And you know what? The same can be said about blogging, podcasting, tweeting, and, well, just about anything to do with communicating online. When we are first starting out around here, we feel silly, shy, and self conscious. We write or record a bunch of things we never post. We are fearful that people are going to make fun of us, disagree with our opinions, and that we’ll never get any better at it. Sometimes we just give up completely, when what we really need to do is just find our voice.
Mr. G. used to tell us that the reason most people can’t sing is because they don’t know how to breathe. I thought that was an odd statement – isn’t breathing a reflex? But it turns out that singing is all about breathing. Mr. G. would demonstrate this by bringing an unsuspecting soul up to the front of the class, then ask them to sing a note that he played on the piano. What often came out was a throaty squeak. Mr. G. would tell them to keep singing the note, then calmly walk over and push on the person’s diaphragm (located right under the ribcage). Suddenly, the squeak became a beautiful, loud, strong note.
He’s right. We don’t know how to breathe. We drag ourselves out of bed in the morning and jump right into our busy schedules. Suddenly it’s noon and we’re working through lunch. By 5 or 6pm we’ve whizzed through it all, and are feeling guilty because we never got time to exercise or write or record our podcast. Days, weeks, months go by and we have achieved nothing – we’re still 20 pounds overweight, and we still aren’t having all those meaningful conversations we thought we could thanks to the Web.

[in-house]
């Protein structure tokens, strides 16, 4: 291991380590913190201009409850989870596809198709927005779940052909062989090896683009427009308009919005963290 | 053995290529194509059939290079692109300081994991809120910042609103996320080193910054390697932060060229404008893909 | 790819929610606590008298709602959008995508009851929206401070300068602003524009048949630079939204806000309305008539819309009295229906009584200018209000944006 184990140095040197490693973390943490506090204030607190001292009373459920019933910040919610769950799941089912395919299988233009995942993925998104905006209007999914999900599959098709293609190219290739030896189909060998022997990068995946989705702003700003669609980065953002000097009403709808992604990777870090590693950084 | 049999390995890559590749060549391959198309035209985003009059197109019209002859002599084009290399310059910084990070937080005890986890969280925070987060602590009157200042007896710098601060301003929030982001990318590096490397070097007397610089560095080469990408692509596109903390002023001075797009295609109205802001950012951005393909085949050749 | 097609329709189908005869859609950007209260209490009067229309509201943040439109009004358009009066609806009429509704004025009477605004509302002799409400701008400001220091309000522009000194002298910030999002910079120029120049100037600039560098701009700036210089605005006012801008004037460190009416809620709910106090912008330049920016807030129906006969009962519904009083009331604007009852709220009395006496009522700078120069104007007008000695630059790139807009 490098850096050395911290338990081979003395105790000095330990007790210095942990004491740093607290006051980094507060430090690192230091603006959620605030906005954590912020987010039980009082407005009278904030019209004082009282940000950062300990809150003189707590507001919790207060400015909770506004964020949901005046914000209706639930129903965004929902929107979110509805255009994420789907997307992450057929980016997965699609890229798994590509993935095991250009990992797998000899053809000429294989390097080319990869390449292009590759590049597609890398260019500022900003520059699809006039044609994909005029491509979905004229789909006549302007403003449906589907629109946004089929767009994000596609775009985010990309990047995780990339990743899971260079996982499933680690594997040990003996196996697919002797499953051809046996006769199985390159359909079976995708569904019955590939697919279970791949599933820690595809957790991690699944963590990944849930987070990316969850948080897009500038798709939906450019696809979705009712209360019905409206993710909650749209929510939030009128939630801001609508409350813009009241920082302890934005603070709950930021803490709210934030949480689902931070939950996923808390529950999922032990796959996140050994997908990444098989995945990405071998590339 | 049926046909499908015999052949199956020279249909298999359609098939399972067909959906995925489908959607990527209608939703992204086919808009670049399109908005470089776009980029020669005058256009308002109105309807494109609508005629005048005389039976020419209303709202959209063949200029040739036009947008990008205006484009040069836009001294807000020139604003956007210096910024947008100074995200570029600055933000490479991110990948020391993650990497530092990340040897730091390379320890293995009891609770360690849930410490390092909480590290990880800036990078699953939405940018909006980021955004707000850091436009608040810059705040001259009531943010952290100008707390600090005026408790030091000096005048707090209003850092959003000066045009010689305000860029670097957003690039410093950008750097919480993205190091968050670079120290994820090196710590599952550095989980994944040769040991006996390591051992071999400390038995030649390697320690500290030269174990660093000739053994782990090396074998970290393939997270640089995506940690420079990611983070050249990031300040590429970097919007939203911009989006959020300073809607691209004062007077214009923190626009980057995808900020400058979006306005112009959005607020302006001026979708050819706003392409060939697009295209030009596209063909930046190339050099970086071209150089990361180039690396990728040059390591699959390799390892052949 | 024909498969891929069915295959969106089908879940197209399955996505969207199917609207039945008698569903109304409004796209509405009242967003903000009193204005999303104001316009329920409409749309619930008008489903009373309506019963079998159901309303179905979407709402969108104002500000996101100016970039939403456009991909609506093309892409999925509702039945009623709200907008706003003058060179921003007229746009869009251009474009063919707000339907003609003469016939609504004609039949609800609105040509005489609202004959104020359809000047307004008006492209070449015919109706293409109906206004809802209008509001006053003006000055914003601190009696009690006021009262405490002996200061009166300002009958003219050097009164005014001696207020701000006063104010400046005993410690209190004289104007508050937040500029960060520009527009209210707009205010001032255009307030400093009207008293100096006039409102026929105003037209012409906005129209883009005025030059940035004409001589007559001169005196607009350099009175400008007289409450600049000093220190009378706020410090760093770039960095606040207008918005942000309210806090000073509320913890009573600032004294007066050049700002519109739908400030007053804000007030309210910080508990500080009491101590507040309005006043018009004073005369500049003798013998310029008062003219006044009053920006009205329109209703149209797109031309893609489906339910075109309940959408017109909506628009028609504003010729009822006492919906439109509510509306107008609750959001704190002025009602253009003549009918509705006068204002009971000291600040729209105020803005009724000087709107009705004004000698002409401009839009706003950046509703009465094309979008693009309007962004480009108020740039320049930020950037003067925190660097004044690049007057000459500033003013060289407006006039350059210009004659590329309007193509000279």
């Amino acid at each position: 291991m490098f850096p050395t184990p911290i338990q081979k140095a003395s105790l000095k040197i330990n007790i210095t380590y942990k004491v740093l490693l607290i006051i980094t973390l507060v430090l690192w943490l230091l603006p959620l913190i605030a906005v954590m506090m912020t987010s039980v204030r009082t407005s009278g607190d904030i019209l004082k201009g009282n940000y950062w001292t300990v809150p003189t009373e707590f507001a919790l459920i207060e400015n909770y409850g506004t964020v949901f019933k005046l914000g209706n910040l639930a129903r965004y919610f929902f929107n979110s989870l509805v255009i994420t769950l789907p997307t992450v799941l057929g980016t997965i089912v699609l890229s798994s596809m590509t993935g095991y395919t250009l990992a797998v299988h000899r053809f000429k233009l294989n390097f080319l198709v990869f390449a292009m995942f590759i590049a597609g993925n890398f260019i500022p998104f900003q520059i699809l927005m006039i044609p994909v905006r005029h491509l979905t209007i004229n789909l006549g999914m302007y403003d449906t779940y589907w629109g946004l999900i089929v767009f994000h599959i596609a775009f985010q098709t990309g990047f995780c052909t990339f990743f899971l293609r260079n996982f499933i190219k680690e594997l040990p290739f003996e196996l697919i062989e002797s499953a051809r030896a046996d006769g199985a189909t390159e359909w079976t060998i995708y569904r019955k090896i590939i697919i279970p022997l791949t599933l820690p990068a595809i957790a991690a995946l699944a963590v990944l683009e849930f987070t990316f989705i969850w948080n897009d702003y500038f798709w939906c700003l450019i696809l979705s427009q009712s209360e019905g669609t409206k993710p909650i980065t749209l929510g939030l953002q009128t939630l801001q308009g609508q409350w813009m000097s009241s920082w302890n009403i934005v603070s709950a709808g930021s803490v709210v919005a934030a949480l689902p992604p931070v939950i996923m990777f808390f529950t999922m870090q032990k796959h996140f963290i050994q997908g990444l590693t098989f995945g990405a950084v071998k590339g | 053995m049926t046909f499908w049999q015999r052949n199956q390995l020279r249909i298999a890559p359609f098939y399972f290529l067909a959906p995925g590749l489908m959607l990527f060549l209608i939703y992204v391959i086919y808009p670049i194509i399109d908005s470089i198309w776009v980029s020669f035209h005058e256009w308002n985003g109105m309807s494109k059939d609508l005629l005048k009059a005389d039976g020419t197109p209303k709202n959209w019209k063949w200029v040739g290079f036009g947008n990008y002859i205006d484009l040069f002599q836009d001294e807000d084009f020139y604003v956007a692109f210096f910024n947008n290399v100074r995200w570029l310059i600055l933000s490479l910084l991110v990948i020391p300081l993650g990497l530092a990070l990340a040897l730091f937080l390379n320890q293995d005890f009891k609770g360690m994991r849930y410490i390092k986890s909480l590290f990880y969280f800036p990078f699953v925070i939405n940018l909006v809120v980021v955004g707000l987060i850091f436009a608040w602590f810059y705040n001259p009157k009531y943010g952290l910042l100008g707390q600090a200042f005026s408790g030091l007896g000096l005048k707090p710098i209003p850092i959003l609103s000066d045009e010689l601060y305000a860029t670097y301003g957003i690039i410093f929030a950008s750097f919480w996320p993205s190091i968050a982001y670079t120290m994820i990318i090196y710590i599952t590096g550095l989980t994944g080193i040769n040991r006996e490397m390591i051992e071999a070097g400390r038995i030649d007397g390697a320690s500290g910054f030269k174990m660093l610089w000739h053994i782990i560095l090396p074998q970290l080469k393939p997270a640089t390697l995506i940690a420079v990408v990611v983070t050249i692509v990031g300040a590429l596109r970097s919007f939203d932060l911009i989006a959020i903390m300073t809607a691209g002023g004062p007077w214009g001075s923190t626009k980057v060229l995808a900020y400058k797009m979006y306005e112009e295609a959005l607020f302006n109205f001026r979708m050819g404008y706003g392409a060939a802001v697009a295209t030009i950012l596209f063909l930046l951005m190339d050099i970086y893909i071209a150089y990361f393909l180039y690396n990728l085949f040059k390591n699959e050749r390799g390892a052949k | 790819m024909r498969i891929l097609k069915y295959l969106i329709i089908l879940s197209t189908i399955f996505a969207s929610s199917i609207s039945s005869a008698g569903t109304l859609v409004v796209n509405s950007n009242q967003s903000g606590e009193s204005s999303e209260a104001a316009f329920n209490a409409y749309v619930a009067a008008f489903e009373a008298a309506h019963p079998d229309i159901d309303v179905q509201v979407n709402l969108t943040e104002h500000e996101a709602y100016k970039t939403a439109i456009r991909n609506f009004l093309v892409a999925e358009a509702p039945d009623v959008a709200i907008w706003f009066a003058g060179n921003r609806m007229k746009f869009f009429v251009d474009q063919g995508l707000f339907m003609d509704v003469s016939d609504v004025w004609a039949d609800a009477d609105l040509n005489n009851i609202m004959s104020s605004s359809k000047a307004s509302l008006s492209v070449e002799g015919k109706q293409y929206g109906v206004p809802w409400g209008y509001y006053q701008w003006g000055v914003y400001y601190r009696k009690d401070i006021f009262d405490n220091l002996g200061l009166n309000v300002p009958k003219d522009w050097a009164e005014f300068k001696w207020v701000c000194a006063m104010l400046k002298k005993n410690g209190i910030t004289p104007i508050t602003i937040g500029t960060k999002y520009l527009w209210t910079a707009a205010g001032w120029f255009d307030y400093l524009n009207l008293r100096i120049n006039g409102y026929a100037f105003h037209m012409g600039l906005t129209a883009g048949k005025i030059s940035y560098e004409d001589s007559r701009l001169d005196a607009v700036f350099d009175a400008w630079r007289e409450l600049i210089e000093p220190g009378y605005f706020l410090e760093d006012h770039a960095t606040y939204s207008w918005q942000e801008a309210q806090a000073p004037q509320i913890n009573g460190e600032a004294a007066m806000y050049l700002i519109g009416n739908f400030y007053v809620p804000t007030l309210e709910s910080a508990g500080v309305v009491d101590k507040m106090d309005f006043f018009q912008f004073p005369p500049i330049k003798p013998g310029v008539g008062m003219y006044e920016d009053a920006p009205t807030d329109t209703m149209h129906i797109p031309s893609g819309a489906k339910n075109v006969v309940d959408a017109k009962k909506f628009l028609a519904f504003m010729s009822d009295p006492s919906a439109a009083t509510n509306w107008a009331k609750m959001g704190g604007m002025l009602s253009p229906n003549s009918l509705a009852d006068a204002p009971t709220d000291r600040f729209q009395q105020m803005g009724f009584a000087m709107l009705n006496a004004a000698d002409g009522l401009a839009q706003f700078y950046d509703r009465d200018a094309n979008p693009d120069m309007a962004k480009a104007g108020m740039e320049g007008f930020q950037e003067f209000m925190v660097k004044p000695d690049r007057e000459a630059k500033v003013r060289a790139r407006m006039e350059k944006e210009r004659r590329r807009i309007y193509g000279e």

But the simple act of focusing on breathing – in, and out – gives us that moment, where we can stop, and be clear. Make space in your life to breathe. It only takes 10 minutes to write a short post – web videos can take even less time (I can record, edit and post a 2 minute video using my iPhone 4 in 5 minutes, I’ve timed it). Breathing will help take your voice from weak and quiet to strong and loud.
Want to know why some bloggers and podcasters seem to be so popular? They practice. They do it really, really often. Some of my favourite bloggers post every single day – sometimes 2 or 3 times a day. I have a podcasting friend who, at one time, was producing 9 podcasts (and has a family, and a full time job).
Of course it takes practice. It took me 4 days to write the first 1,000 words on my blog. Now I can crank out 1,000 words in about 20 minutes. Writing one blog post every 6 weeks is not going to make you any better at it, just like going for a 5 mile run every 6 weeks isn’t going to make you shed those extra pounds.
Practice. Practice. Then practice some more. Write garbage. Record crap. Scrap it and try again. Don’t be perfectly happy with it, and post it anyway. Eventually, you’ll get your feet under you. Eventually, you’ll find your voice. Trust the wise words of Mr. G. Everyone has a voice.
It’s Your Voice.
Now, when Mr. G. wisely said that everyone has the ability to sing, he didn’t exactly mean that everyone is going to open their mouth and be Celine Dion.
Everyone’s voice is unique. That’s what makes it their voice. And one’s voice is always subject to interpretation. It’s why some people think Bob Dylan can’t sing, but why others thing he has a brilliant and interesting sound.
You’re never going to appeal to everyone, so stop trying to. The fact that you may come up against criticism is no reason to not keep breathing, and practicing, and using your voice. Plenty of people don’t care for Bob Dylan’s music. Heck, I don’t like Celine Dion! But that doesn’t stop either of them from using their voices. And fear of criticism should never stop you from using yours either.
Embrace your uniqueness, and continue to use your voice. Make your voice loud, and strong. Sing from your heart, not your throat. Write and speak from the same place.
Those who want to hear you will.
[Photo credit: majicdolphin on Flickr]